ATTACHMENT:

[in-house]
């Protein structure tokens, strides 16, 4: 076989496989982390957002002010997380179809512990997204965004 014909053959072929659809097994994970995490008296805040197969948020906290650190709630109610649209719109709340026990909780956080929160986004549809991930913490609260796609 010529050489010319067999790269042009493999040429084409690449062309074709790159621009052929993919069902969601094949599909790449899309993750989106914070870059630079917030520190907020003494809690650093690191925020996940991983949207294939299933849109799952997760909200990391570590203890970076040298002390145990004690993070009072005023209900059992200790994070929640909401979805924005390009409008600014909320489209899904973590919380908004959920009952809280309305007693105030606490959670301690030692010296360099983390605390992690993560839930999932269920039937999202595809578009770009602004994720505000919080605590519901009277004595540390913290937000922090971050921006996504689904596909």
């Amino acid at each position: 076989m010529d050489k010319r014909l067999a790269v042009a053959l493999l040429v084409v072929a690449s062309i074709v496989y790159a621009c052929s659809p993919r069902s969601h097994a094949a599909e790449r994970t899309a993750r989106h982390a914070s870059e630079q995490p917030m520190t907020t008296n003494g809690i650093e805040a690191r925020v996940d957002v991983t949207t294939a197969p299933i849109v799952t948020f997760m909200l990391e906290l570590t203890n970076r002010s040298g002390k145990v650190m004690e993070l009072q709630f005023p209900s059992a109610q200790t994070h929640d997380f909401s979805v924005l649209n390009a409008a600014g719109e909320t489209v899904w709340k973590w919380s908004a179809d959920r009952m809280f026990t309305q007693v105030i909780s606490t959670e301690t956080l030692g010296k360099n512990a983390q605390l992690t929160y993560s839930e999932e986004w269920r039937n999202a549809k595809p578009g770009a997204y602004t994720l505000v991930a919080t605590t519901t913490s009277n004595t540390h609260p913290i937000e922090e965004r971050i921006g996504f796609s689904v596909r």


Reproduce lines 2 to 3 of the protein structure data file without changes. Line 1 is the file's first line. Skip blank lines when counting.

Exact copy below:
């Protein structure tokens, strides 16, 4: 076989496989982390957002002010997380179809512990997204965004 014909053959072929659809097994994970995490008296805040197969948020906290650190709630109610649209719109709340026990909780956080929160986004549809991930913490609260796609 010529050489010319067999790269042009493999040429084409690449062309074709790159621009052929993919069902969601094949599909790449899309993750989106914070870059630079917030520190907020003494809690650093690191925020996940991983949207294939299933849109799952997760909200990391570590203890970076040298002390145990004690993070009072005023209900059992200790994070929640909401979805924005390009409008600014909320489209899904973590919380908004959920009952809280309305007693105030606490959670301690030692010296360099983390605390992690993560839930999932269920039937999202595809578009770009602004994720505000919080605590519901009277004595540390913290937000922090971050921006996504689904596909």
């Amino acid at each position: 076989m010529d050489k010319r014909l067999a790269v042009a053959l493999l040429v084409v072929a690449s062309i074709v496989y790159a621009c052929s659809p993919r069902s969601h097994a094949a599909e790449r994970t899309a993750r989106h982390a914070s870059e630079q995490p917030m520190t907020t008296n003494g809690i650093e805040a690191r925020v996940d957002v991983t949207t294939a197969p299933i849109v799952t948020f997760m909200l990391e906290l570590t203890n970076r002010s040298g002390k145990v650190m004690e993070l009072q709630f005023p209900s059992a109610q200790t994070h929640d997380f909401s979805v924005l649209n390009a409008a600014g719109e909320t489209v899904w709340k973590w919380s908004a179809d959920r009952m809280f026990t309305q007693v105030i909780s606490t959670e301690t956080l030692g010296k360099n512990a983390q605390l992690t929160y993560s839930e999932e986004w269920r039937n999202a549809k595809p578009g770009a997204y602004t994720l505000v991930a919080t605590t519901t913490s009277n004595t540390h609260p913290i937000e922090e965004r971050i921006g996504f796609s689904v596909r």